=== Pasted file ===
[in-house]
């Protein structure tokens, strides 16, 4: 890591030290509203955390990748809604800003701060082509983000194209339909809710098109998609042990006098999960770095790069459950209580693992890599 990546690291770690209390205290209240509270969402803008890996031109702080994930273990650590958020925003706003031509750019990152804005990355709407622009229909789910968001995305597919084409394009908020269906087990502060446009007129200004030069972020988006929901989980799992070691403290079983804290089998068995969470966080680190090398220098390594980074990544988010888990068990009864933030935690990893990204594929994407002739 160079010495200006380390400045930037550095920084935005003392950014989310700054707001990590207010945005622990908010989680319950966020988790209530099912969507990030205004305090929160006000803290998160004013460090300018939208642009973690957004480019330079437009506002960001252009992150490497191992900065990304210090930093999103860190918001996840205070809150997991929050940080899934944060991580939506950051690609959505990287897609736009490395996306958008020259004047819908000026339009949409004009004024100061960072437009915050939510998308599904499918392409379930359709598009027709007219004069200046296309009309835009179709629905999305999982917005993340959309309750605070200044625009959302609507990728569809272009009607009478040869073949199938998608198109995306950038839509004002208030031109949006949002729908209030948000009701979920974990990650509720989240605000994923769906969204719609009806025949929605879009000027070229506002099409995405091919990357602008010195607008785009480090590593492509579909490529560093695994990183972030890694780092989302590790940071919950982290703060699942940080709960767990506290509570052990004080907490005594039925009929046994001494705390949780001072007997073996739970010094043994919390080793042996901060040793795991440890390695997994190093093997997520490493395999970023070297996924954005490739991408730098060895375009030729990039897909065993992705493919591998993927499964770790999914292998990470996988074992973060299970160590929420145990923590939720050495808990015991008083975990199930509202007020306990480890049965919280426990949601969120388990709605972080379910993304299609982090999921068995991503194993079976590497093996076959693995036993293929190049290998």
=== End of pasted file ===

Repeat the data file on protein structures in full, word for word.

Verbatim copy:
[in-house]
């Protein structure tokens, strides 16, 4: 890591030290509203955390990748809604800003701060082509983000194209339909809710098109998609042990006098999960770095790069459950209580693992890599 990546690291770690209390205290209240509270969402803008890996031109702080994930273990650590958020925003706003031509750019990152804005990355709407622009229909789910968001995305597919084409394009908020269906087990502060446009007129200004030069972020988006929901989980799992070691403290079983804290089998068995969470966080680190090398220098390594980074990544988010888990068990009864933030935690990893990204594929994407002739 160079010495200006380390400045930037550095920084935005003392950014989310700054707001990590207010945005622990908010989680319950966020988790209530099912969507990030205004305090929160006000803290998160004013460090300018939208642009973690957004480019330079437009506002960001252009992150490497191992900065990304210090930093999103860190918001996840205070809150997991929050940080899934944060991580939506950051690609959505990287897609736009490395996306958008020259004047819908000026339009949409004009004024100061960072437009915050939510998308599904499918392409379930359709598009027709007219004069200046296309009309835009179709629905999305999982917005993340959309309750605070200044625009959302609507990728569809272009009607009478040869073949199938998608198109995306950038839509004002208030031109949006949002729908209030948000009701979920974990990650509720989240605000994923769906969204719609009806025949929605879009000027070229506002099409995405091919990357602008010195607008785009480090590593492509579909490529560093695994990183972030890694780092989302590790940071919950982290703060699942940080709960767990506290509570052990004080907490005594039925009929046994001494705390949780001072007997073996739970010094043994919390080793042996901060040793795991440890390695997994190093093997997520490493395999970023070297996924954005490739991408730098060895375009030729990039897909065993992705493919591998993927499964770790999914292998990470996988074992973060299970160590929420145990923590939720050495808990015991008083975990199930509202007020306990480890049965919280426990949601969120388990709605972080379910993304299609982090999921068995991503194993079976590497093996076959693995036993293929190049290998």